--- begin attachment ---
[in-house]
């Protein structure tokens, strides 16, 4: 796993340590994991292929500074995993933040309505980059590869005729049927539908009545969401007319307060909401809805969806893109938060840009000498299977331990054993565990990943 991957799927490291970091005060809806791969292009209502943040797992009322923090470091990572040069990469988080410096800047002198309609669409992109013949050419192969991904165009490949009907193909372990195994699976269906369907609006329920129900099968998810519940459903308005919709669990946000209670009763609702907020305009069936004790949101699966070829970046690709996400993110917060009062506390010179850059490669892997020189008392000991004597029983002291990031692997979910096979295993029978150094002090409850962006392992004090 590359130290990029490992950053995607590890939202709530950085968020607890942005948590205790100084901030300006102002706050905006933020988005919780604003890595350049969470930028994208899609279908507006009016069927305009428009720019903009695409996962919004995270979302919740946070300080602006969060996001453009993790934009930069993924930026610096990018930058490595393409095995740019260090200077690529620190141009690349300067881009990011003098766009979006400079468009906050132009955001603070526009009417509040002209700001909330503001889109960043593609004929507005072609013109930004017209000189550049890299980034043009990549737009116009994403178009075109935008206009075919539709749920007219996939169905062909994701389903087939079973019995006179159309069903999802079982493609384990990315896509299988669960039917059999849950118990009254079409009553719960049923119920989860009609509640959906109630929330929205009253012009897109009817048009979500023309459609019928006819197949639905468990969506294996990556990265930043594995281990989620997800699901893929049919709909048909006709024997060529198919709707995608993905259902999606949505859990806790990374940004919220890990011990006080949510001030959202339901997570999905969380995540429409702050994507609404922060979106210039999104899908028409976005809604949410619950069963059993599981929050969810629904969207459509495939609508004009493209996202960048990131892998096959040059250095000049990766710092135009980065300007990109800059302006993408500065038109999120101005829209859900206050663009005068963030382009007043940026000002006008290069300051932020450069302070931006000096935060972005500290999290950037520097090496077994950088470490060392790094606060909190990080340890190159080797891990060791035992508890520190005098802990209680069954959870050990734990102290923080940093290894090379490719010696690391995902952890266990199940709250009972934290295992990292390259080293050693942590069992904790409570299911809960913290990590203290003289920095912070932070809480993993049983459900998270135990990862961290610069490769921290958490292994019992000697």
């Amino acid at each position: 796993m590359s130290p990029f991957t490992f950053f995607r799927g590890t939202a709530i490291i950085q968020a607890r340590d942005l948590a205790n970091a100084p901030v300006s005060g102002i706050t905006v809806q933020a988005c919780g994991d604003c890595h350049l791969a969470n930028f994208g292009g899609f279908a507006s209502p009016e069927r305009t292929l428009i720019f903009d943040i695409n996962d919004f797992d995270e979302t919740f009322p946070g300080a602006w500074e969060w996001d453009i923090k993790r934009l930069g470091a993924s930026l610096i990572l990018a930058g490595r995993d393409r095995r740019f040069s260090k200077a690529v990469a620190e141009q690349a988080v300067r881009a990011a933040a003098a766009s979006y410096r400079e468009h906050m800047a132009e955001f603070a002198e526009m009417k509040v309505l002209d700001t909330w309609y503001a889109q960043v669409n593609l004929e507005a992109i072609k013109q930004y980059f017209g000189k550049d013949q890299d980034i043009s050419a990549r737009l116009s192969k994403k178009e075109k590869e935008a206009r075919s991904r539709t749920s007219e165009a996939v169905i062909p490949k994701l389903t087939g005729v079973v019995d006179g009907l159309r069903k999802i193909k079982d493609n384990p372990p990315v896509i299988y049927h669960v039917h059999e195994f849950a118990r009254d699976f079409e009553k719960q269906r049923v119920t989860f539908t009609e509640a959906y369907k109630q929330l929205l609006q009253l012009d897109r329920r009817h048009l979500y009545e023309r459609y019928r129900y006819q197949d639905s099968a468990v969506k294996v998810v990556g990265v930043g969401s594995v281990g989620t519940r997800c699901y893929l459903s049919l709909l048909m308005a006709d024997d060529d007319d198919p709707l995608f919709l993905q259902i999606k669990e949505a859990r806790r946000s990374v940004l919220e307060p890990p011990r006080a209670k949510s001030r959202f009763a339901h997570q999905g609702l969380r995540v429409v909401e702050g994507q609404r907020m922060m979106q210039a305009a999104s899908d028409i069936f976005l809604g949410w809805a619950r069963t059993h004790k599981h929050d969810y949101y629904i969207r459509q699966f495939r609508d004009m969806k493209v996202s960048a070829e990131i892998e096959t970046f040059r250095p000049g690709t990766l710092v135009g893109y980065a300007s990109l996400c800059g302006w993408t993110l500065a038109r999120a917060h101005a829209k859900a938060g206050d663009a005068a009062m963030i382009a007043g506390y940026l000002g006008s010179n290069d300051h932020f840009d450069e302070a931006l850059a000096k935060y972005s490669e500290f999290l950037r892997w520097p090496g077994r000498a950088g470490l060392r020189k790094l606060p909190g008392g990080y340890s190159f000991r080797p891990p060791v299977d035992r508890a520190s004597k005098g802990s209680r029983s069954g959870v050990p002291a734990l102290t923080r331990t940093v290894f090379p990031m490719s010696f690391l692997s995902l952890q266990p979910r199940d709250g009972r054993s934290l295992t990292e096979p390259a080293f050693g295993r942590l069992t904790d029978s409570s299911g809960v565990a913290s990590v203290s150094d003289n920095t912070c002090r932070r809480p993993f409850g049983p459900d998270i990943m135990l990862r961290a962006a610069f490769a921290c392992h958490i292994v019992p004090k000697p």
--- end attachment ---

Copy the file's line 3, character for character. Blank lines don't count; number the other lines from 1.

């Amino acid at each position: 796993m590359s130290p990029f991957t490992f950053f995607r799927g590890t939202a709530i490291i950085q968020a607890r340590d942005l948590a205790n970091a100084p901030v300006s005060g102002i706050t905006v809806q933020a988005c919780g994991d604003c890595h350049l791969a969470n930028f994208g292009g899609f279908a507006s209502p009016e069927r305009t292929l428009i720019f903009d943040i695409n996962d919004f797992d995270e979302t919740f009322p946070g300080a602006w500074e969060w996001d453009i923090k993790r934009l930069g470091a993924s930026l610096i990572l990018a930058g490595r995993d393409r095995r740019f040069s260090k200077a690529v990469a620190e141009q690349a988080v300067r881009a990011a933040a003098a766009s979006y410096r400079e468009h906050m800047a132009e955001f603070a002198e526009m009417k509040v309505l002209d700001t909330w309609y503001a889109q960043v669409n593609l004929e507005a992109i072609k013109q930004y980059f017209g000189k550049d013949q890299d980034i043009s050419a990549r737009l116009s192969k994403k178009e075109k590869e935008a206009r075919s991904r539709t749920s007219e165009a996939v169905i062909p490949k994701l389903t087939g005729v079973v019995d006179g009907l159309r069903k999802i193909k079982d493609n384990p372990p990315v896509i299988y049927h669960v039917h059999e195994f849950a118990r009254d699976f079409e009553k719960q269906r049923v119920t989860f539908t009609e509640a959906y369907k109630q929330l929205l609006q009253l012009d897109r329920r009817h048009l979500y009545e023309r459609y019928r129900y006819q197949d639905s099968a468990v969506k294996v998810v990556g990265v930043g969401s594995v281990g989620t519940r997800c699901y893929l459903s049919l709909l048909m308005a006709d024997d060529d007319d198919p709707l995608f919709l993905q259902i999606k669990e949505a859990r806790r946000s990374v940004l919220e307060p890990p011990r006080a209670k949510s001030r959202f009763a339901h997570q999905g609702l969380r995540v429409v909401e702050g994507q609404r907020m922060m979106q210039a305009a999104s899908d028409i069936f976005l809604g949410w809805a619950r069963t059993h004790k599981h929050d969810y949101y629904i969207r459509q699966f495939r609508d004009m969806k493209v996202s960048a070829e990131i892998e096959t970046f040059r250095p000049g690709t990766l710092v135009g893109y980065a300007s990109l996400c800059g302006w993408t993110l500065a038109r999120a917060h101005a829209k859900a938060g206050d663009a005068a009062m963030i382009a007043g506390y940026l000002g006008s010179n290069d300051h932020f840009d450069e302070a931006l850059a000096k935060y972005s490669e500290f999290l950037r892997w520097p090496g077994r000498a950088g470490l060392r020189k790094l606060p909190g008392g990080y340890s190159f000991r080797p891990p060791v299977d035992r508890a520190s004597k005098g802990s209680r029983s069954g959870v050990p002291a734990l102290t923080r331990t940093v290894f090379p990031m490719s010696f690391l692997s995902l952890q266990p979910r199940d709250g009972r054993s934290l295992t990292e096979p390259a080293f050693g295993r942590l069992t904790d029978s409570s299911g809960v565990a913290s990590v203290s150094d003289n920095t912070c002090r932070r809480p993993f409850g049983p459900d998270i990943m135990l990862r961290a962006a610069f490769a921290c392992h958490i292994v019992p004090k000697p």